I collect this in 1968 while mapping underground at the Caribou mine. In specific, there was a location in the mine where the massive sulfide layers were cut and displaced by a fault zone, creating an offset of more than 30 m. The stiff sulfide layers were fractured and broken, and locally polished and slickenlined. I like the fact that this is naturally polished metal.
The focus of my dissertation research in the Bathurst district of New Brunswick was a massive sulfide deposit. At issue was whether the massive sulfide deposit (mainly pyrite but with sphalerite, chalcopyrite, and galena) was a hydrothermal ore deposit created by fluids from depth that migrated up along a fold hinge and selective replaced country rock; or was a stratabound volcanic exhalative deposit formed originally on the seafloor bottom in a volcanic arc setting. At the time (late 1960s), the battle between ‘epigenetic’ vs ‘syngenetic’ origin of stratabound sulfide deposits was raging. My approach was compare and contrast the structural histories of the massive sulfide deposit versus the country rock, to determine whether they had experience the exact same tectonic history or not. My approach was mapping and detailed structural analysis. This particular specimen reveals a late stage brittle faulting of massive sulfide ore. It attracted my attention because of the beautiful frictional (fault) polish and presence of slickenlines.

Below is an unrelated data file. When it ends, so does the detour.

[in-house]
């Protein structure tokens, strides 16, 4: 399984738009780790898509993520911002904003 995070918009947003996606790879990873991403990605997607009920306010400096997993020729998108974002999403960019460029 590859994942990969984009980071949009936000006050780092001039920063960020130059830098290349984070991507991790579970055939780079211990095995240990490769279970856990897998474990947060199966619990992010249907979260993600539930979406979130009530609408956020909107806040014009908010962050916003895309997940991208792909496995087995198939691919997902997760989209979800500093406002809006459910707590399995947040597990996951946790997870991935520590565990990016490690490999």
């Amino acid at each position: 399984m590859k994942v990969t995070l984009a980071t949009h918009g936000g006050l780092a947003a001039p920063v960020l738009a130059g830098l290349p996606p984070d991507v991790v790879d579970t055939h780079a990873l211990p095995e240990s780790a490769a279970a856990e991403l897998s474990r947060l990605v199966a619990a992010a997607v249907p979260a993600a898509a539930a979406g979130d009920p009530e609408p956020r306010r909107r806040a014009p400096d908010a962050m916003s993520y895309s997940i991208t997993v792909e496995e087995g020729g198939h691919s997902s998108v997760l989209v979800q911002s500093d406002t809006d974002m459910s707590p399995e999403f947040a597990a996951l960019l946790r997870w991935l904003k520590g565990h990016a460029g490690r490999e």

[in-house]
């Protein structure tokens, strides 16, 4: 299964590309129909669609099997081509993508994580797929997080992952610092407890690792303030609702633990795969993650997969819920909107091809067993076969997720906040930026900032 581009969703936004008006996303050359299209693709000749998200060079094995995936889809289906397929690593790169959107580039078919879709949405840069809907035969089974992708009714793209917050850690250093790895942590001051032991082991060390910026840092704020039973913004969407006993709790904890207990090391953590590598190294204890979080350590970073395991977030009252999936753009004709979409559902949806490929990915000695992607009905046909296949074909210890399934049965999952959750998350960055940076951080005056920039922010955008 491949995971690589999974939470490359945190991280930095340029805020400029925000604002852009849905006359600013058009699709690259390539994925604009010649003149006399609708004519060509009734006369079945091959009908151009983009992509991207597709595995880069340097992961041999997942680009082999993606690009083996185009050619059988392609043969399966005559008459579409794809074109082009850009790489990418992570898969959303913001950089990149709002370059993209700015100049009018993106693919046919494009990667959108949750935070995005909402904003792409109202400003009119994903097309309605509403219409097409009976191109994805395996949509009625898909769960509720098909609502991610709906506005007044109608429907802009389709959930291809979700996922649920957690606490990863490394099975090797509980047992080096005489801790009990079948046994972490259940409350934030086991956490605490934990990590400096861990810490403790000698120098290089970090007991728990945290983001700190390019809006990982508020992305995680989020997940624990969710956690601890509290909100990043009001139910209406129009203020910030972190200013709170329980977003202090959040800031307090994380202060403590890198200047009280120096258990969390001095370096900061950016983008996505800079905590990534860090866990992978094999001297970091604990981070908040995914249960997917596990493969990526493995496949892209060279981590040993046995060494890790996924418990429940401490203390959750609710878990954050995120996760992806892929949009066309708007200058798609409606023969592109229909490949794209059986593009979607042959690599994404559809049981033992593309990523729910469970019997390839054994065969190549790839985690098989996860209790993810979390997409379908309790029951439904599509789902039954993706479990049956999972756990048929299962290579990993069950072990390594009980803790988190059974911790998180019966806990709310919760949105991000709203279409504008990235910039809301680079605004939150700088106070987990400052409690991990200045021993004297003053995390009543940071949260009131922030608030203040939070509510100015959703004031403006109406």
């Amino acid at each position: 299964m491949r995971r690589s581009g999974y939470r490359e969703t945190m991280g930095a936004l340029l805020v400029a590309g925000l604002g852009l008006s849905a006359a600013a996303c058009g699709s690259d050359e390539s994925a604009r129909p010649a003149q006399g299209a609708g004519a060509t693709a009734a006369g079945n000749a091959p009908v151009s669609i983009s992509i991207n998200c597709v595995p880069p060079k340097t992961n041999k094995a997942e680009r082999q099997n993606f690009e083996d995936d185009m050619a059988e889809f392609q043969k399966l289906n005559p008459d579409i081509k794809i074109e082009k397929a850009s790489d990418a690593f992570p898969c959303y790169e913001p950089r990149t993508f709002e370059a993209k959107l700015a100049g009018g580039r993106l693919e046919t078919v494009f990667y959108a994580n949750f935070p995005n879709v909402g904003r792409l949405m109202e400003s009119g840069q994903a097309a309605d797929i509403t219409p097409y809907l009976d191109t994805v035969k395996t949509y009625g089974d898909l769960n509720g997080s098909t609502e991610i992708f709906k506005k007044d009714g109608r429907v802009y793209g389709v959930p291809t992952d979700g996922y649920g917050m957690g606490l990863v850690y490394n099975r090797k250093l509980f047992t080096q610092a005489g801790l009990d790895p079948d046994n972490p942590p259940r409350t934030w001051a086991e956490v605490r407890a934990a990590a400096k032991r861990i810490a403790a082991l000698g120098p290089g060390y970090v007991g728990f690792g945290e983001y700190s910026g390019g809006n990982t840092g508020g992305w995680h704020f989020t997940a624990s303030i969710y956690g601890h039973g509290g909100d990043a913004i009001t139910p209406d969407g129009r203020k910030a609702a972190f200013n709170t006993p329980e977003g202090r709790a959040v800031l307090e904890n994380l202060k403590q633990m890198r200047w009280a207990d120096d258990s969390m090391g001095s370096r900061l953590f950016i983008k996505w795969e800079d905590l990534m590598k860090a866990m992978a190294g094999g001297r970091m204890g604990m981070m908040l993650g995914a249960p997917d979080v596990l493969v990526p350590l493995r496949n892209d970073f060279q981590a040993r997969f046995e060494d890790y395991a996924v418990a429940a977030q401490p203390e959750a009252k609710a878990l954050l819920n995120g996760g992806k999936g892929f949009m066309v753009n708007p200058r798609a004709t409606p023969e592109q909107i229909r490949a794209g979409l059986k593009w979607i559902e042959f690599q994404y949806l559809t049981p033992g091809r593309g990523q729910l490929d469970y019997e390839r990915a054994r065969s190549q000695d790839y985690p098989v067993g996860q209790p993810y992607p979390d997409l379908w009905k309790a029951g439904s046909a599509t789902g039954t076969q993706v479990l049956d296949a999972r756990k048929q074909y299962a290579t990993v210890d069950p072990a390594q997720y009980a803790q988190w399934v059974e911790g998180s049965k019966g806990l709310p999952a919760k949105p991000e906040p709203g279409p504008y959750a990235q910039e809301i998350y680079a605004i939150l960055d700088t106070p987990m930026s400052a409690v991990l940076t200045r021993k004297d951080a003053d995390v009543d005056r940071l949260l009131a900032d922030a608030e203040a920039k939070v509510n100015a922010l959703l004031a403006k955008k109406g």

Age & Formation
Tetagouche Group of Ordovician age, ~420 Ma.